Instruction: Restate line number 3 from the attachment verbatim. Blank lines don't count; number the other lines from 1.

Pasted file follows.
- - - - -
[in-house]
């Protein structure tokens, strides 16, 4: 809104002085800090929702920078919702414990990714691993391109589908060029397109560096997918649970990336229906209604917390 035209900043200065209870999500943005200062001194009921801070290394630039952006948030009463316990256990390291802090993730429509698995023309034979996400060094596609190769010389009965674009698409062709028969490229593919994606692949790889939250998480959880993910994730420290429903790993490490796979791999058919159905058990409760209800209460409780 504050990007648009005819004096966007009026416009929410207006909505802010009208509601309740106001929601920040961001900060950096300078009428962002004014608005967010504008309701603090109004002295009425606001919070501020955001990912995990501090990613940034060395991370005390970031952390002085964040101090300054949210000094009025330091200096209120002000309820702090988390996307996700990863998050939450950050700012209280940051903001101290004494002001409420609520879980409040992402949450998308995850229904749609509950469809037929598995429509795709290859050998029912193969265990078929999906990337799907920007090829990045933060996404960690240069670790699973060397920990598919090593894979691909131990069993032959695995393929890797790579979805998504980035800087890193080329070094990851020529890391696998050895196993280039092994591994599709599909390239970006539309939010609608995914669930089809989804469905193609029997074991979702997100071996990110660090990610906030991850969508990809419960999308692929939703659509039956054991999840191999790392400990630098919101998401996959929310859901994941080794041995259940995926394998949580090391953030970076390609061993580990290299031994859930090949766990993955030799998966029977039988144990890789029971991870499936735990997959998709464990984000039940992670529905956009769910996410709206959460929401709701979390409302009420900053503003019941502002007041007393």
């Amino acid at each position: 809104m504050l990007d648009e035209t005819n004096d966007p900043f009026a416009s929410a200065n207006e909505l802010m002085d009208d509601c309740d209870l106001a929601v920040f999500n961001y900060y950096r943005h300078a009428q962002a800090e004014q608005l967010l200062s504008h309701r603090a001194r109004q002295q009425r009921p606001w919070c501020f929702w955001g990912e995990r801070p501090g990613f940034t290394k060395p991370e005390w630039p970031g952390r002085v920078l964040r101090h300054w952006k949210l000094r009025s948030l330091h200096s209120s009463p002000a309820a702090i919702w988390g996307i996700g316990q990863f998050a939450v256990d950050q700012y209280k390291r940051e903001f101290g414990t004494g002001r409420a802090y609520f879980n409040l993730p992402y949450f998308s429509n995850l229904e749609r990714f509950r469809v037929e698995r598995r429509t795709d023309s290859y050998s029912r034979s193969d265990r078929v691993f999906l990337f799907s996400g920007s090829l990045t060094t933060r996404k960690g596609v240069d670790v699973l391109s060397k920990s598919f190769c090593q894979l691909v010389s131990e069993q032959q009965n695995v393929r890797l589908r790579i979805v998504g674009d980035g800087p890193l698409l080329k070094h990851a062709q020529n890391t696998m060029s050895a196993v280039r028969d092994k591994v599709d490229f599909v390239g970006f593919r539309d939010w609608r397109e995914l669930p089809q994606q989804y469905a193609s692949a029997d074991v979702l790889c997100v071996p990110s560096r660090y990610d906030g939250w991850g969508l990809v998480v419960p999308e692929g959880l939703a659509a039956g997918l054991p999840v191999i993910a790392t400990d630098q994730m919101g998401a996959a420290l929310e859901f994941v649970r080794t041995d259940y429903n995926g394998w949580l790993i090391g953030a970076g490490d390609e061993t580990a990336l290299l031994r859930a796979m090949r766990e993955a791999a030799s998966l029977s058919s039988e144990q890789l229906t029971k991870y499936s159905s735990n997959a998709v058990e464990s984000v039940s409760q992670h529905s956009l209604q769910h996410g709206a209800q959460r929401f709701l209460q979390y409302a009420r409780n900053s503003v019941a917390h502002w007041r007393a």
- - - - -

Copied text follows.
């Amino acid at each position: 809104m504050l990007d648009e035209t005819n004096d966007p900043f009026a416009s929410a200065n207006e909505l802010m002085d009208d509601c309740d209870l106001a929601v920040f999500n961001y900060y950096r943005h300078a009428q962002a800090e004014q608005l967010l200062s504008h309701r603090a001194r109004q002295q009425r009921p606001w919070c501020f929702w955001g990912e995990r801070p501090g990613f940034t290394k060395p991370e005390w630039p970031g952390r002085v920078l964040r101090h300054w952006k949210l000094r009025s948030l330091h200096s209120s009463p002000a309820a702090i919702w988390g996307i996700g316990q990863f998050a939450v256990d950050q700012y209280k390291r940051e903001f101290g414990t004494g002001r409420a802090y609520f879980n409040l993730p992402y949450f998308s429509n995850l229904e749609r990714f509950r469809v037929e698995r598995r429509t795709d023309s290859y050998s029912r034979s193969d265990r078929v691993f999906l990337f799907s996400g920007s090829l990045t060094t933060r996404k960690g596609v240069d670790v699973l391109s060397k920990s598919f190769c090593q894979l691909v010389s131990e069993q032959q009965n695995v393929r890797l589908r790579i979805v998504g674009d980035g800087p890193l698409l080329k070094h990851a062709q020529n890391t696998m060029s050895a196993v280039r028969d092994k591994v599709d490229f599909v390239g970006f593919r539309d939010w609608r397109e995914l669930p089809q994606q989804y469905a193609s692949a029997d074991v979702l790889c997100v071996p990110s560096r660090y990610d906030g939250w991850g969508l990809v998480v419960p999308e692929g959880l939703a659509a039956g997918l054991p999840v191999i993910a790392t400990d630098q994730m919101g998401a996959a420290l929310e859901f994941v649970r080794t041995d259940y429903n995926g394998w949580l790993i090391g953030a970076g490490d390609e061993t580990a990336l290299l031994r859930a796979m090949r766990e993955a791999a030799s998966l029977s058919s039988e144990q890789l229906t029971k991870y499936s159905s735990n997959a998709v058990e464990s984000v039940s409760q992670h529905s956009l209604q769910h996410g709206a209800q959460r929401f709701l209460q979390y409302a009420r409780n900053s503003v019941a917390h502002w007041r007393a």